It's Christmas in July for hockey fans when you sit by your television waiting to hear the news that your favorite National Hockey League team has signed the most sought after free agent. It's the excitement that you only felt as a kid when you woke up to find that Santa had brought you exactly what you had wanted. For Pittsburgh Penguins fans the top of the wish list included unrestricted free agents Zach Parise and Ryan Suter. As the free agent market opened at noon on July 1st, a slow day of free agent signings was as deflating as receiving an ugly sweater as a Christmas present.

Penguins GM Ray Shero didn't just sit back as he waited anxiously for a decision on whether the Penguins would finally sign a winger for Sidney Crosby or whether the Penguins would significantly upgrade their defense. The Penguins made some significant minor league signings for their AHL affiliate Wilkes-Barre/Scranton Penguins to solidify a team that could be playing hockey well into June of 2013 and into the Calder Cup Finals.

The Pittsburgh Penguins were the most active in the first 24 hours of free agency adding depth in the signing of multiple two-way contracts. After re-signing WBS starting goaltender Brad Thiessen on June 30th, the Penguins signed UFA Jeff Zatkoff out of the Los Angeles Kings organization. With the AHL affiliate Manchester Monarchs, Zatkoff recorded a 21-17-1 record with a goals against average of 2.49 and a save percentage of .920. Zatkoff will assist Thiessen with the goaltending work load and will be a solid starter if Thiessen is ever called up to backup in Pittsburgh.

An unexpected move by Ray Shero was re-signing veteran enforcer Steve MacIntyre, who split time in both Pittsburgh and Wilkes-Barre this season. Playing just 12 games at the NHL level and 24 in the AHL, Shero must have been impressed by MacIntyre's locker room presence. Arguably the era of the enforcer is slowly coming to an end in the NHL, but MacIntyre is still a valuable presence at the AHL level especially in terms of mentoring and teaching teammates to protect themselves.

Dylan Reese, an Upper St. Clair native has joined his hometown team singing a one year two-way contract. Reese had a strong season playing a shutdown defensive role in the New York Islanders organization playing 28 games at the NHL level and recording 7 points.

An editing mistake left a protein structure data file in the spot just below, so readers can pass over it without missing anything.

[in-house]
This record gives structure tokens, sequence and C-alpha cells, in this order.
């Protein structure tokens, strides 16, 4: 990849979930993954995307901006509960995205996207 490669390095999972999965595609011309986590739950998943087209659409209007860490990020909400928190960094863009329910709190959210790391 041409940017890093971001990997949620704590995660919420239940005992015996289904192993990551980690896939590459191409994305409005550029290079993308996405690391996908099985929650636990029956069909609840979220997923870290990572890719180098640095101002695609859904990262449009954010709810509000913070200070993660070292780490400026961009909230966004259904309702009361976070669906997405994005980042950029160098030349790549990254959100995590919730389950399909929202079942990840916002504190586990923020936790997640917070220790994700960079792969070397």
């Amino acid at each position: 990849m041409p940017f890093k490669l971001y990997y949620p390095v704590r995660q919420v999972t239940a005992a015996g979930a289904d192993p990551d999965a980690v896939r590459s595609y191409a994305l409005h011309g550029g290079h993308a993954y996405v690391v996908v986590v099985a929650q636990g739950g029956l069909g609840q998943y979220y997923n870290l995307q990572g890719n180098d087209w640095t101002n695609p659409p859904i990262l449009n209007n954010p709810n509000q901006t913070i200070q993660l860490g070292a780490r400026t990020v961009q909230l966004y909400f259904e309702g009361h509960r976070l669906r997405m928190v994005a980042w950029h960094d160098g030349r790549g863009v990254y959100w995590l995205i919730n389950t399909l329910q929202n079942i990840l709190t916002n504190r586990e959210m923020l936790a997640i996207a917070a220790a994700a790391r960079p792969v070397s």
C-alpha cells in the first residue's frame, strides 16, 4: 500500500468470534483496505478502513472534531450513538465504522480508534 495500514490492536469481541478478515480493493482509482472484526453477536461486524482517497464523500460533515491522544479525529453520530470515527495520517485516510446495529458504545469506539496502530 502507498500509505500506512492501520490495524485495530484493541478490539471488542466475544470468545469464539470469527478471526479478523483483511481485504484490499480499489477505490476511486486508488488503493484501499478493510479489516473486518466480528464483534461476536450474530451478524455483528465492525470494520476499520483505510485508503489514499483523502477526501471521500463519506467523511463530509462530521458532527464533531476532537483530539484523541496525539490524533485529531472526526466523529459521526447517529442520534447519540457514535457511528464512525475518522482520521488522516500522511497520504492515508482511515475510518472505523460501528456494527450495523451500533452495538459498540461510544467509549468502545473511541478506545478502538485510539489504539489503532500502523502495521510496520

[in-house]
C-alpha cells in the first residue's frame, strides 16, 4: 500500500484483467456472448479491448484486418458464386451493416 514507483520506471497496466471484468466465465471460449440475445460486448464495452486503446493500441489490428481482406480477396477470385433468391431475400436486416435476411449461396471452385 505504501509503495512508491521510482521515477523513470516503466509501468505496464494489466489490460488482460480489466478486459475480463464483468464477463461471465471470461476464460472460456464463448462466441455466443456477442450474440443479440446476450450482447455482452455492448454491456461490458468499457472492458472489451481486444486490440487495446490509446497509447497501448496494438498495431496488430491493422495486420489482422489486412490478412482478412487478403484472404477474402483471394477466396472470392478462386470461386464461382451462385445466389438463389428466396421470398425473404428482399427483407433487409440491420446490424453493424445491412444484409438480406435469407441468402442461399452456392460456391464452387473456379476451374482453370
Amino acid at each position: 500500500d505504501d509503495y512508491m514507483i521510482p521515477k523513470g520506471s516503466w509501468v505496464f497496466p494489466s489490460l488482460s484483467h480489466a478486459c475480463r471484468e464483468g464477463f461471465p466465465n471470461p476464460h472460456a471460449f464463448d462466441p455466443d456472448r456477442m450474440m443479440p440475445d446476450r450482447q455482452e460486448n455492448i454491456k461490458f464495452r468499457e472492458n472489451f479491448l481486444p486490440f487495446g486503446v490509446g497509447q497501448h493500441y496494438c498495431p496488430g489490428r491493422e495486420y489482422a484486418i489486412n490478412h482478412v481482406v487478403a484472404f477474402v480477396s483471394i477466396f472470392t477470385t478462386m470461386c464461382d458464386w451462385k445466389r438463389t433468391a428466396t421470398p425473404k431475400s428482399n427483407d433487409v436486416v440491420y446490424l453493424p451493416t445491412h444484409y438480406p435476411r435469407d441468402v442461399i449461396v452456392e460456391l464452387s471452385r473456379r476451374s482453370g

Upgrading at the forward position the Penguins added Riley Holzapfel, who recorded 37 points in 57 games split between the Syracuse Crunch and the St. John's IceCaps. Holzapfel is an original second round draft pick of the Atlanta Thrashers in 2006. The Penguins also added some veteran experience with Trevor Smith, a center who recorded 69 points with the Norfolk Admirals on their way to winning the Calder Cup Championship. Smith knows what it takes to win at the AHL level and will lead as an example as well as being a solid option as a call up in the risk of injuries to forwards in Pittsburgh. Warren Peters who played with the Minnesota Wild at the NHL level was signed to a one year two-way contract recording 5 points in 58 games with 54 PIM. Peters has relatively good faceoff numbers and could be competitive in contending for a four line role in Pittsburgh.
The biggest move made by the Penguins with the opening of the free agency market was singing Tanner Glass to a two-year contract worth an average annual value of $1.1 million. The twenty-eight year old Glass will fill the role left by former Penguin Arron Asham who signed with the New York Rangers to complete a journey through all five Atlantic Division teams. Glass spent the 2011-2012 season with the Winnipeg Jets setting a personal high recording 16 points in 78 games played. Glass ranked 10th in the NHL with 246 hits and spent a significant amount of time on the penalty kill averaging 1:46 minutes of shorthanded ice time. Glass will be a great presence playing a third or fourth line role alongside the likes of Penguins forwards Joe Vitale and Craig Adams.

The 2012 free agency market hasn't had the high intensity and frenzy of years past with the biggest names still without a contract. For hockey fans it's like waiting for your parents to wake up on Christmas morning and waiting for the moment when you get to open the biggest gift under the tree. We're still waiting to see if Santa has delivered to the Pittsburgh Penguins.

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